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Please allow me to redress the balance in your magazine concerning Climate Change. As a Catholic, I see social justice in concern for the people of the future. As a Professional Engineer, during 2006/7 I undertook a detailed study of the science, and I conclude that the world is in trouble. Nothing since persuades me that the scientific consensus is wrong, or the outcome of dishonesty among scientists. As a grandfather of 10, for the sake of my descendants, I seek urgent action.
It is not possible to predict the occurrence or magnitude of climatic impacts. Studies of multiple scenarios enhance understanding and add confidence in climate models, and risk management principles further reduce uncertainties. The consensus is that by 2100 we are likely to see an increase in average global temperatures above 15°C by 2 to 4 degrees. Because that is the fruit of collaboration, it is conservative. The rise could be a catastrophic 5.8°C.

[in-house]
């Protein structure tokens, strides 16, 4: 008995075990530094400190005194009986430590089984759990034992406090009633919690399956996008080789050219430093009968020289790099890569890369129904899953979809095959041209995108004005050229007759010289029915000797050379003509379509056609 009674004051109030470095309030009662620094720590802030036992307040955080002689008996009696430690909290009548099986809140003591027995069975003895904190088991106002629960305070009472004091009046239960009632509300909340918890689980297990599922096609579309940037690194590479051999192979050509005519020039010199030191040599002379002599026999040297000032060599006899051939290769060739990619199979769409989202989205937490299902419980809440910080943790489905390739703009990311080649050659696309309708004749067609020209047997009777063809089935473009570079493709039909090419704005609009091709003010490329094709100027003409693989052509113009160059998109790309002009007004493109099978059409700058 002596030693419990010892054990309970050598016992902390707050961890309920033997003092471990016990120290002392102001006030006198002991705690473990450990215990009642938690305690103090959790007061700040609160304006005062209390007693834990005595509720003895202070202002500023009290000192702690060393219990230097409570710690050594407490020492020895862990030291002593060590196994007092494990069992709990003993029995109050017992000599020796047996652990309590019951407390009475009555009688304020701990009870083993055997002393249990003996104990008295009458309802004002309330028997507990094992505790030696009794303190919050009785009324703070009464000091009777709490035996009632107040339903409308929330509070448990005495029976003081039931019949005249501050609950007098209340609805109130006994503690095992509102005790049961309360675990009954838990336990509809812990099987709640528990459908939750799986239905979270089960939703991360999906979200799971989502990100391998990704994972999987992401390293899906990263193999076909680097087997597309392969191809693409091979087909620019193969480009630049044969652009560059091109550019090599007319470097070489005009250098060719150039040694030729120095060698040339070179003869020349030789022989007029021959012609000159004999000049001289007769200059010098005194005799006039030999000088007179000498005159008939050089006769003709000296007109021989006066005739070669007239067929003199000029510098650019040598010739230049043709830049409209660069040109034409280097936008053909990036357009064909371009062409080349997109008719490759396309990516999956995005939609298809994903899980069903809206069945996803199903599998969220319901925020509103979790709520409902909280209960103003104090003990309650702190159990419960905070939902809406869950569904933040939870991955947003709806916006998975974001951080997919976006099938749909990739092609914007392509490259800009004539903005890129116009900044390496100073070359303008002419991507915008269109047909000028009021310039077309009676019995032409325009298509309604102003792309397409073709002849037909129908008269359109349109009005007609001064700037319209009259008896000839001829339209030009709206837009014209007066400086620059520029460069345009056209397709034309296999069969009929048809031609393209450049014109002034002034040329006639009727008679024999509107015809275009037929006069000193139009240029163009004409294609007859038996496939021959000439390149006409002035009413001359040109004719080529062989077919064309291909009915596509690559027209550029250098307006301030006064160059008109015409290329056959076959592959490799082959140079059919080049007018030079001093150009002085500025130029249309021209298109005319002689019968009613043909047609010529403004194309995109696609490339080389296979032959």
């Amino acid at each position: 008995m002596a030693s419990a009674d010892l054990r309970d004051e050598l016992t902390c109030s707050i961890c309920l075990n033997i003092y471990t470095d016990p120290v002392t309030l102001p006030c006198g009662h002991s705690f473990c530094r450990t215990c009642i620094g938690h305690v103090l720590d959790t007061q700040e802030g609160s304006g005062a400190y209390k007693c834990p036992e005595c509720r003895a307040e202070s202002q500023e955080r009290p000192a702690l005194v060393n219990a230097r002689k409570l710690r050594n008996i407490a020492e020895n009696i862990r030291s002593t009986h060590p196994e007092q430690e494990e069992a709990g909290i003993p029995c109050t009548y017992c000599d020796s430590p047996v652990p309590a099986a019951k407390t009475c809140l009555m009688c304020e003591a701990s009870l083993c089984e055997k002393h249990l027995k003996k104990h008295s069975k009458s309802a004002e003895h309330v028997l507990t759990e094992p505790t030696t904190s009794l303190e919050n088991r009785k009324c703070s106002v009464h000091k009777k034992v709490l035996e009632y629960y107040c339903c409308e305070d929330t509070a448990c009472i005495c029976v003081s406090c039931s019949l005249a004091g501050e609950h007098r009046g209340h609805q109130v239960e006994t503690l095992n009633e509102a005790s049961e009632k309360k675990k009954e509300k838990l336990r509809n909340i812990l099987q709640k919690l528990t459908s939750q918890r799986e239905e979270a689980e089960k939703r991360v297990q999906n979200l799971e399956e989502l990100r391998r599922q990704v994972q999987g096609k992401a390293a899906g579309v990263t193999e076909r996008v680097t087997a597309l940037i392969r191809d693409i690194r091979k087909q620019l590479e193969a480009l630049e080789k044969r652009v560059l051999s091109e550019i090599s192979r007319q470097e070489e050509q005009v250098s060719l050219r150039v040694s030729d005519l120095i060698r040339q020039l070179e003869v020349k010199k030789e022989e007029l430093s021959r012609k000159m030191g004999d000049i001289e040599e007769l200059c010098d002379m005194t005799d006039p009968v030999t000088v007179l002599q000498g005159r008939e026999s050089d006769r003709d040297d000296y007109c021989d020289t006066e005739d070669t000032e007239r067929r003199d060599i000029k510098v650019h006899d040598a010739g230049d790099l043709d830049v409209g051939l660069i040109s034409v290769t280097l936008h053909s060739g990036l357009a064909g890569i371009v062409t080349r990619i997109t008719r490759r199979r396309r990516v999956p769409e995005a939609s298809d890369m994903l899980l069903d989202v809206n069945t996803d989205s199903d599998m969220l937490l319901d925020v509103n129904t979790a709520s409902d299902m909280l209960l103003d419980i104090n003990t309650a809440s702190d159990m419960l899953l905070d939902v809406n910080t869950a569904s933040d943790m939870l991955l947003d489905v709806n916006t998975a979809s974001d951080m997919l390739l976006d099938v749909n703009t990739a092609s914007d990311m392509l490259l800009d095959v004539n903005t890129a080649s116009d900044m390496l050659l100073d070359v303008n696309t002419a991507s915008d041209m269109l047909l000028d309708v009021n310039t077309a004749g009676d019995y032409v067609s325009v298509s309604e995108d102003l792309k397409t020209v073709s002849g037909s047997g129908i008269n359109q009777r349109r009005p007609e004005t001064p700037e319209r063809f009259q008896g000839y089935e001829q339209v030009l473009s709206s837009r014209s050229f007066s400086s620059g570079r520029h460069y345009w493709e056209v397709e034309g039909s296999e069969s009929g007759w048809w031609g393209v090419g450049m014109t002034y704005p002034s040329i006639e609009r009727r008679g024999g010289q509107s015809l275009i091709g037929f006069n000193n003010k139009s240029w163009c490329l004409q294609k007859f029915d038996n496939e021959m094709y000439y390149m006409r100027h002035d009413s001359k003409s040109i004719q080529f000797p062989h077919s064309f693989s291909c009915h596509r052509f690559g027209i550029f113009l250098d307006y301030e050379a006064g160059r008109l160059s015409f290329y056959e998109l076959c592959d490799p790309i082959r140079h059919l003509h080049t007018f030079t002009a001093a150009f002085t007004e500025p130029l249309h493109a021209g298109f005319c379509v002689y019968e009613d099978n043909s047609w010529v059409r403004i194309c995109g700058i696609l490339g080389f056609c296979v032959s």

There remain marginal factors of uncertainty about precisely how the oceans, the forests, the grasslands, the Polar Regions, and the weather respond to greenhouse gasses. We observe droughts, seasonal changes, sea ice-melts, methane escape from melting permafrost, and glacial retreats, all proclaiming a world in trouble. Marginal uncertainties do not negate what we know: that global warming is at a rate unprecedented in human history, primarily the result of increasing emission of greenhouse gasses from human activities.
Can we take the risk that this is all wrong, and do nothing? Melting of Antarctic and Greenland ice sheets within a decade seems possible, and it will very likely cause a global tipping point, beyond which the irreversible effects would overshadow the cost of mitigation measures, or local inconvenience. Wasting years arguing is negligent and dangerous - and stupid beyond measure. If we do nothing, as our descendants struggle to survive in a degraded future world, will they look back on our era and marvel at the complacency and parochialism of our negligence?
Getting greenhouse emissions down is the first priority and it is urgent; and Australia must take a leadership role. We do not have decades to dither around, playing politics with the future of the world.
DR BRIAN E. LLOYD, AM
(Dr Lloyd is an electrical engineer, a writer on history, and a past National President of Engineers Australia. His recent book is titled Global Warming and Climate Change.)
Reprinted from AD2000 Vol 21 No 6 (July 2008), p. 16
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